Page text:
The correlation between eyeball’s position changing in esotropic patient’s, during inhalational anesthesia with sevoflurane or desflurane, was investigated; further information about prognostic positive outcome were considered
The study interest was focalized on the variations of the strabismus angle during general anesthesia, to evaluate a possible prognostic index.
Forty-two patients with convergent strabismus were divided in two groups: 21 patients were subjected to the strabismus surgery under general inhalation anesthesia with sevoflurane (group A), 21 patients under inhalation anesthesia with desflurane (group B). The mean age was 6 years SD (range 4-10) in both groups. There were no clinical and refractive anomalies differences between males and females in the two groups.
Exclusion criteria included patients with neurological disorders, nystagmus, unstable fixation, severe cognitive impairment, significant (AV pattern, hypertrophy>4Δ), restrictive strabismus, or patients with history of previous interventions were excluded. The deviation angle with the prismatic Cover test, before, one day and one year after surgery, was measured by the same ophthalmologist. Cover test is considered better than the Hirschberg or Krimsky tests, as reported in Korea by Lee and Lee JA HY .
The ocular deviation from digital images was evaluated, by measuring the position of the corneal reflexes, before and after the induction of general anesthesia. The digital image at 40 cm distance from the patient's forehead was obtained, while he was looking at the camera’s lens, with a forehead ruler, determining the corneal reflexes position. After the induction of general anesthesia, a photo was taken, at 40 cm distance from the forehead, with a ruler 4 mm beyond the glabella, shortly above the corneal reflexes.
Strabismus angle was identified between the nose-temporal limbus and the corneal reflex, calculating the distance between the nasal limbus and corneal reflex, which can be considered half of the corneal diameter.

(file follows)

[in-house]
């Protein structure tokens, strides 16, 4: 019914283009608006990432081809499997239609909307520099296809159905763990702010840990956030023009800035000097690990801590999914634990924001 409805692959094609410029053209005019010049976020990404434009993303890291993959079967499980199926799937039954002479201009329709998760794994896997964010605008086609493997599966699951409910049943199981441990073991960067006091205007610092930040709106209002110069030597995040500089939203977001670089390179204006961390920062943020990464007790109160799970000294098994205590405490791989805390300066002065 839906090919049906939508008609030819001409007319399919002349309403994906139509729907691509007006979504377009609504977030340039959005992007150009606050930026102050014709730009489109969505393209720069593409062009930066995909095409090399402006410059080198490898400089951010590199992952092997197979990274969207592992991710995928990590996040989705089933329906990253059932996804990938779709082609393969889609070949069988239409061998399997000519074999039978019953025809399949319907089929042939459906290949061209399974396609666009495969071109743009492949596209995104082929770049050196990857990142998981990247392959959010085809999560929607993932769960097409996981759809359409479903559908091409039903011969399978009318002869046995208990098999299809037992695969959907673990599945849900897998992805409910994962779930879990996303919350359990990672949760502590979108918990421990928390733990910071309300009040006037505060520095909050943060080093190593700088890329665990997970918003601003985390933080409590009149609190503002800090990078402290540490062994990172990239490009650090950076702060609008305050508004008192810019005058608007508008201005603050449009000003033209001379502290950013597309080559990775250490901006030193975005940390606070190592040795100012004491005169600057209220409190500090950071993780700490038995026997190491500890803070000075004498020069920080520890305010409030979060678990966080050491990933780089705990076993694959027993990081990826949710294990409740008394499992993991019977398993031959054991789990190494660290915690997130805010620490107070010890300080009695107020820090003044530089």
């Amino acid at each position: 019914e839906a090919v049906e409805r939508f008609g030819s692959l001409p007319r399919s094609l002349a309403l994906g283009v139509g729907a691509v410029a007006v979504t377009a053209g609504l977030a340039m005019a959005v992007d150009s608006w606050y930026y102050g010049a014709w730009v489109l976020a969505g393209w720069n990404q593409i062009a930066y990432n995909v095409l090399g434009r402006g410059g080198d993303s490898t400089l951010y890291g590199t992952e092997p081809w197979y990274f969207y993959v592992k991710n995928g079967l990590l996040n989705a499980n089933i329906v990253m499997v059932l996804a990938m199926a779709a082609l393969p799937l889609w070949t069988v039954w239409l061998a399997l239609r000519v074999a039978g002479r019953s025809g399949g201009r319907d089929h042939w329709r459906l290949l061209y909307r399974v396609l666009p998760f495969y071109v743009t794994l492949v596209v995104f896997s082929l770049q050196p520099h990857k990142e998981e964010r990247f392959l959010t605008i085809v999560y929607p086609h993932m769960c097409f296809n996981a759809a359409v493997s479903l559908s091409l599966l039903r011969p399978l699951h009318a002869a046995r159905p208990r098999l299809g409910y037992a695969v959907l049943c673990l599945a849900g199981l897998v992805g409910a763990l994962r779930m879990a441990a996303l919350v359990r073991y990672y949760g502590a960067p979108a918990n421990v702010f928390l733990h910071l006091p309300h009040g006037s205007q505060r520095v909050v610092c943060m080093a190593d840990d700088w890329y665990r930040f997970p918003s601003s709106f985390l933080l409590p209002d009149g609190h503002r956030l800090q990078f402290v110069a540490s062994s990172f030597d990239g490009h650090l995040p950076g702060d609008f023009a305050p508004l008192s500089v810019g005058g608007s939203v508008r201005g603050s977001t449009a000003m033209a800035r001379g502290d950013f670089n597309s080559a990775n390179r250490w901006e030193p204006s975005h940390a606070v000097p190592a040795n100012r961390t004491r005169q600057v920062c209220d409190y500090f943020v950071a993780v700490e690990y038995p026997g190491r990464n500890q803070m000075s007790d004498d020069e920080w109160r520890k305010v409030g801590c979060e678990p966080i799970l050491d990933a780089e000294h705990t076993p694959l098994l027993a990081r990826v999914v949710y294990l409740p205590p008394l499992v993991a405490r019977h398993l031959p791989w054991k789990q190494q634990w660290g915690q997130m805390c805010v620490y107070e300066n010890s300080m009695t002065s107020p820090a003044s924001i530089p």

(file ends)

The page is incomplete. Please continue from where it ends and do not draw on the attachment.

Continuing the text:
The difference between the strabismus angle, shortly before and after anesthesia induction was calculated; the value expressed in millimeters was converted into prismatic diopters, by multiplying it by 14, as in the formula: Δ/mm=14 .
General anesthesia with halothane (1.0%<MAC<2.0%) was inducted, until the venous access was got; then, after administration of propofol (0.3 mg/kg) laryngeal mask was positioned in both groups. Halotane was discontinued and when BIS was ≥ 70 and/or MAC<1%, sevolflurane in group A and desflurane in group B started. Anesthesia was maintained with sevoflurane (1.5%< MAC< 2.5%) in group A and desflurane (6%< MAC<8%) in group B, without muscle relaxants use. ECG, heart rate, pulse oximetry, non-invasive blood pressure and endtidal carbon dioxide) were monitored. Bispectral index (BISpectral™ Index, Covidien, Mansfield, MA, USA) between 40 and 60 was titrated.
The prophylaxis of postoperative nausea and vomiting (PONV) with Ondansetron 100 mcg/kg-1 IV and dexamethasone 150 mcg/kg-1 IV was realized. Metoclopramide 0.25 mg/kg-1 IV was used as rescue medication. Suppository paracetamol 500 mg after anesthesia induction was administered, repeated every 12 hours for two days.
All included patients underwent a traditional unilateral/bilateral recession surgery (depending on the strabismus type) of the medial rectal muscles. The relationship’s existence between the preoperative and intraoperative deviation, using a regression formula, was supported [2,4], while no correlation were reported in other cases [3,5]. Different responses during general anesthesia, between esotropic and exotropic patients, were observed  because of the variable results with Hirschberg and Krimsky tests .